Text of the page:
Careers: IT Budgets Hold Steady
CIOs are tightening their belts, but not desperately slashing costs.
The good news: CIOs aren't yet abandoning ship -- i.e., giving up on their current IT budgets and pursuing drastically reduced spending programs -- even in the face of almost unprecedented economic tumult.
In fact, according to market-watcher Gartner Inc., IT budget growth remains basically unchanged at 3.3 percent for the year.
That's the positive outlook of Gartner's worldwide survey of 1,011 CIOs, which it conducted between February 12 and March 12 this year.
The not-so-good -- but still not-exactly-bad -- news is that while 62 percent of CIOs reported no change in their 2008 IT budgets, nearly a quarter (23 percent) confirmed a decline in their budgets, while just 15 percent reported an increase in their budgets.
The upshot, Gartner suggests, is that IT budgets aren't perceived as "target rich" opportunities for cost-cutting. Whether this means that IT is perceived as more important -- and its budget less likely to be sliced and diced -- than in the past is anyone's guess, however.
"Overall, the majority of CIOs reported no change in their 2008 committed budgets. This indicates that IT budgets are not the 'target rich' environment for cost cutting they have been in the past. However, there is some softness, particularly in the U.S.," said Mark McDonald, group vice president and head of research for Gartner Executive Programs. "CIOs responding to the study report that IT budgets are still growing, even in the U.S., but growth rates are muted slightly. Historically, the revised numbers are in keeping with the past four years where IT budget increases have averaged 2.4 percent."
On the other hand, budget growth rates in the U.S. are softening: according to Gartner, U.S. IT budgets are expected to grow by an anemic 2.3 percent this year (down from an already anemic 3.1 percent). U.S. CIOs are also more likely than not to have cut IT budgets, with a full quarter of U.S. IT chiefs having cut their budgets -- and only 10 percent boosting their IT spend levels.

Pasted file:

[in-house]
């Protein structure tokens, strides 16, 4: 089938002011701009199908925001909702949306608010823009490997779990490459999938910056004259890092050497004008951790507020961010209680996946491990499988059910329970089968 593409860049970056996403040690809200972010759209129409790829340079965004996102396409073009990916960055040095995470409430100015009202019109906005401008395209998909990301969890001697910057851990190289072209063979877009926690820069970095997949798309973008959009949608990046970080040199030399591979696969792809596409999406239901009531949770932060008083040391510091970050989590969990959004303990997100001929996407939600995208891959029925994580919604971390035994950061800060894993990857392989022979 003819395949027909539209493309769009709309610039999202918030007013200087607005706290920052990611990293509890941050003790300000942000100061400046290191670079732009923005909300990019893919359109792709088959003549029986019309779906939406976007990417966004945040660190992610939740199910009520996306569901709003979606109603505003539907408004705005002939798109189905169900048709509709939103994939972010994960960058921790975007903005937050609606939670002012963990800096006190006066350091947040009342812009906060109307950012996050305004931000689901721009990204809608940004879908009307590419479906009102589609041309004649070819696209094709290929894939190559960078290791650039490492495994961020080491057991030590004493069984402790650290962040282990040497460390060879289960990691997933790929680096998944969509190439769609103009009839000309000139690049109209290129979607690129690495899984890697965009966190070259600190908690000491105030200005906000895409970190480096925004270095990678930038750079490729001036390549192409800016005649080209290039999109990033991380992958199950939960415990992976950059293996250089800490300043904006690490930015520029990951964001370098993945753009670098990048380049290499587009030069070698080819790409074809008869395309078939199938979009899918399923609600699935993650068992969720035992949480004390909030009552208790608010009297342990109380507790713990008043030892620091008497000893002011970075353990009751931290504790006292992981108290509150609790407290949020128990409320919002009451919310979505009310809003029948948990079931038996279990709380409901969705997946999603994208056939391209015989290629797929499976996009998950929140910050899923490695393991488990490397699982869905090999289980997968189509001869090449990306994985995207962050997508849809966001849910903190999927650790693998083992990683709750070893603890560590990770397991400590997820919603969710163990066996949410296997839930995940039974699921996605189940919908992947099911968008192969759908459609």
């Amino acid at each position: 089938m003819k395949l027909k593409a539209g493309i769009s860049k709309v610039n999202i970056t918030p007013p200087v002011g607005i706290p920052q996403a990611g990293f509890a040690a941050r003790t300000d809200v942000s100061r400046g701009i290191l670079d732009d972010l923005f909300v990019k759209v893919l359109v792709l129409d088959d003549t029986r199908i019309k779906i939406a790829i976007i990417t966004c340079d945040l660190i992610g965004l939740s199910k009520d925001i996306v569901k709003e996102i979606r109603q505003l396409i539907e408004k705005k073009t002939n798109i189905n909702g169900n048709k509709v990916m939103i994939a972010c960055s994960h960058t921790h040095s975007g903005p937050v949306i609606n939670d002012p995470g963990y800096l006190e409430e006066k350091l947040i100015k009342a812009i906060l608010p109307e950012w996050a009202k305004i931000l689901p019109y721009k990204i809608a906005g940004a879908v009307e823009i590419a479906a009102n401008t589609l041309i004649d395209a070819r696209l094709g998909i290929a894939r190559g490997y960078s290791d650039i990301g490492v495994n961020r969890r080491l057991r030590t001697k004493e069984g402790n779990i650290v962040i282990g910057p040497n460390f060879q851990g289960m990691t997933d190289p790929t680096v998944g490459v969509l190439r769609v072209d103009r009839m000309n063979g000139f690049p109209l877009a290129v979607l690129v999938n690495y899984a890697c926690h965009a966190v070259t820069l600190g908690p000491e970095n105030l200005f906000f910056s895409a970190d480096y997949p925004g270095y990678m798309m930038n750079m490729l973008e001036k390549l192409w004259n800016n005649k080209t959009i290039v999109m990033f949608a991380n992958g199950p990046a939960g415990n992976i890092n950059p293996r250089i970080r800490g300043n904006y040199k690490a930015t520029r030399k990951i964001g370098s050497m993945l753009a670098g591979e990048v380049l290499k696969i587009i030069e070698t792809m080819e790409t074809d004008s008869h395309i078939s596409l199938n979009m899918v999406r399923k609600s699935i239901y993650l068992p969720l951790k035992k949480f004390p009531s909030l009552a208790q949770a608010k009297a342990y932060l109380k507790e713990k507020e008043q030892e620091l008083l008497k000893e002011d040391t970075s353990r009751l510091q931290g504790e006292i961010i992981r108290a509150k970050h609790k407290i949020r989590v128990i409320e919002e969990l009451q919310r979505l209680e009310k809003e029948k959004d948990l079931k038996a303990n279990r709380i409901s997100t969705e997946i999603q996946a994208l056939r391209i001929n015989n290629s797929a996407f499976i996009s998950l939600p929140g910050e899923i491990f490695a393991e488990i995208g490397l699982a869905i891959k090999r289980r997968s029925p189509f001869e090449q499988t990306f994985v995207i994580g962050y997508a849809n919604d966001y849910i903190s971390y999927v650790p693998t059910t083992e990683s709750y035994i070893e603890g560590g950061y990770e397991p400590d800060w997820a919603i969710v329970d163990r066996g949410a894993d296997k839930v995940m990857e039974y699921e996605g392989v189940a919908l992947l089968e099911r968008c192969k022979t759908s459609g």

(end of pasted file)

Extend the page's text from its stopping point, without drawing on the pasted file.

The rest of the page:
Most CIOs, however, report budget changes that are consistent with what Gartner characterizes as a "general belt-tightening program" rather than with an (ostensibly more desperate) restructuring of IT budgets or spending levels. For example, nearly three-quarters -- 72 percent -- of CIOs reported declines of 10 percent or less.
"We are seeing caution rather than wholesale cutting," said McDonald. "This is due to CIOs increasing diligence in managing IT spending over the past few years." Ironically, he says that conditions could and should improve from now on, as CIOs -- who are habitually cautious at the start of a new year -- loosen up their purse strings.
"The first quarter should be the most difficult in terms of budget changes as executives are cautious at the beginning of the year. CIOs are managing their budgets differently than in the past, on a greater business basis and that is showing up in the results of this first quarter study," he comments.
For the record, only one-third (32 percent) of CIOs reported having an IT spending contingency plan for 2008. That isn't good, according to Gartner: "Given economic conditions, CIOs should be prepared and have a contingency plan for both increases [and] decreases in the next 90 days [i.e., by the end of the second quarter of 2008]," McDonald concludes.
Stephen Swoyer is a Nashville, TN-based freelance journalist who writes about technology.